An Open Letter To My 16-Year-Old Self

Hey you,

Wow! Look at you!

Have you noticed that you’re changing? You are. You’ve stopped sagging your trousers.

You’re now 16 going on 17 which means you, in many ways, are a grown woman. You have a whole life ahead of you so here are some things I want you to know.

As I am writing this letter, you still haven’t fully figured out how your life will turn out so let’s make a pact. Come back to re-read this letter a year from now and update me on how you are doing. I truly hope that by that time, you would have found a path that you are proud of.

I wish I could meet you right now. It kills me that you have no idea how much power you have. I need to tell you how beautiful and intelligent you are and let you know you don’t need any other person’s validation.

Stop comparing your physical appearance to other girls. We still haven’t learned how to do our makeup but you will become an incredibly attractive, sexy woman who never longs for company. Be yourself, and people—both men and women—will be drawn to you.

Sweetheart, you and I have been on quite a journey these past few years. I know how you feel right now and how much pressure you think you’re under, and let me just tell you, it doesn’t get lighter. However, I can assure you that we get better at dealing with it.

Have you had your first depressive episode yet? Oh, you don’t know what it means? Don’t worry, you’ll find out soon. You will survive it. Your strength, stubbornness, and sense of humor will lift you out of that sadness. 

Have you written your first poem yet? No? You will write many of them when you get depressed for the first time, and I need you to keep that book of poems safe because I can’t find it anymore.

Baby girl, I think you’ve stopped putting your crush’s name and yours in the love calculator, but if you haven’t, I’m sure you will soon realize it’s a scam. You’re too young to be looking for love right now anyway.

I really wish I could sit down and talk to you about these things but I guess there are some things you just have to learn the hard way. 

I have some bad news for you: You know that boy you’re talking to at the moment? Well… You break up and you move on. I know it doesn’t feel like it now; it feels raw and painful and you think your heart can’t ache more than that. To be completely honest with you, it’s not going to hurt for a long time. You move on fast by pouring your energy into your studies and finishing with the best grades in your class.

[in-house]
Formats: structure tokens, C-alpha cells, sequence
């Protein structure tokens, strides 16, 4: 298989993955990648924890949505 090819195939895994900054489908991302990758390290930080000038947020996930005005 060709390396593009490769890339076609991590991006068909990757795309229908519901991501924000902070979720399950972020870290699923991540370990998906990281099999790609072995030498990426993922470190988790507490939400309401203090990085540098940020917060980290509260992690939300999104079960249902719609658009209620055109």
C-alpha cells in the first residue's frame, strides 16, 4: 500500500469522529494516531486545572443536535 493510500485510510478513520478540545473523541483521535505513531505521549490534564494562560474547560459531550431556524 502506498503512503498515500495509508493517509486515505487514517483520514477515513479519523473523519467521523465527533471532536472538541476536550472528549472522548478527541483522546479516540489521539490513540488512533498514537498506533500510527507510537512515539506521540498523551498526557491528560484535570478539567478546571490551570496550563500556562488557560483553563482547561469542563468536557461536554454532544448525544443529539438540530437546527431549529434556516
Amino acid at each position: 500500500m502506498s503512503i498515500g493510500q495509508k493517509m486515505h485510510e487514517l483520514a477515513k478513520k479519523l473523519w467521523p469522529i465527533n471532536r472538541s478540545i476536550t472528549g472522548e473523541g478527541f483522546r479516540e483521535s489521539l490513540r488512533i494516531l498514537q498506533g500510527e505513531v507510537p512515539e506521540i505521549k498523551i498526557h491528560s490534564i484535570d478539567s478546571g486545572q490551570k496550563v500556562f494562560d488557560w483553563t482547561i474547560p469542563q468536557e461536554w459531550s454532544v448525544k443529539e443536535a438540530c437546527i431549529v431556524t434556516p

That’s not the heartbreak that changes you though. The one that wrecks you comes after that and you’ll try and deal with the pain in some harmful ways. Word to the wise: don’t. It’s not worth the extra pain and years of regret. If you’re patient enough, the pain just sort of melts away after a while.

You will save yourself a lot of heartaches if you learn two very important lessons early so listen very carefully: Respect yourself and trust God. It’s that simple. You will get carried away with the attention you get from the wrong people and struggle with saying no and standing by it. As a result of this, you’ll develop a problem with needing to be in control. It’s going to come later and it’s going to make you feel anxious to the point where you make yourself sick. It will take you about 9 years to figure this one out but I hate to break it to you: You are not always in control. God is, and he’s way better at it than you, so let go. 

No, my love, you’re not a lawyer. We now run a business. Crazy, right?

You and I have pushed ourselves to do different things over the years. We have gotten out of our comfort zone and adapted to being alone.

Ode, mum doesn’t hate you. She is just trying to help you avoid making the same mistakes she did so instead of thinking you know it all, just shut up and listen to her.

I know you want to do well, achieve good grades and you want people to like you – so you stress, you overthink, you worry, you put too much pressure on yourself… Oh my goodness, please slow down.

I have seen you get almost everything you want, and also seen you lose practically everything.

I’ve watched you fall and get back up so many times I’m convinced you will survive anything if you’ll just let yourself breathe and take it one day at a time.

I’m really sorry for all the times I let your head hang low, and for all the times I let you win and beat yourself up. I left you floundering on your own, to rely on love and encouragement and strength from others–from strangers–when it was I who should have held you up.

A few years from now, you’ll be writing an open letter to yourself and I need you to know that even though I was not strong enough to encourage, support, and appreciate you then, I am now. So I’ll be here for you every step of the way.

Oh, and you won’t regret getting that tattoo. Don’t listen to anyone who says you will.

 

Love,

Your adult self.

 

There you have it – An open letter to my 16-year-old self.

If you were to write a letter to your younger self, what would you tell her/him? Feel free to let me know in the comments.

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5 Responses

  1. I would tell her to never think it can’t be her in the shoes of the person she’s talking to…

    No matter how empathetic one is, it can be very hard to really understand someone else.

    Thanks for sharing your letter. I wish I was able to render you more help that would’ve made an impact.

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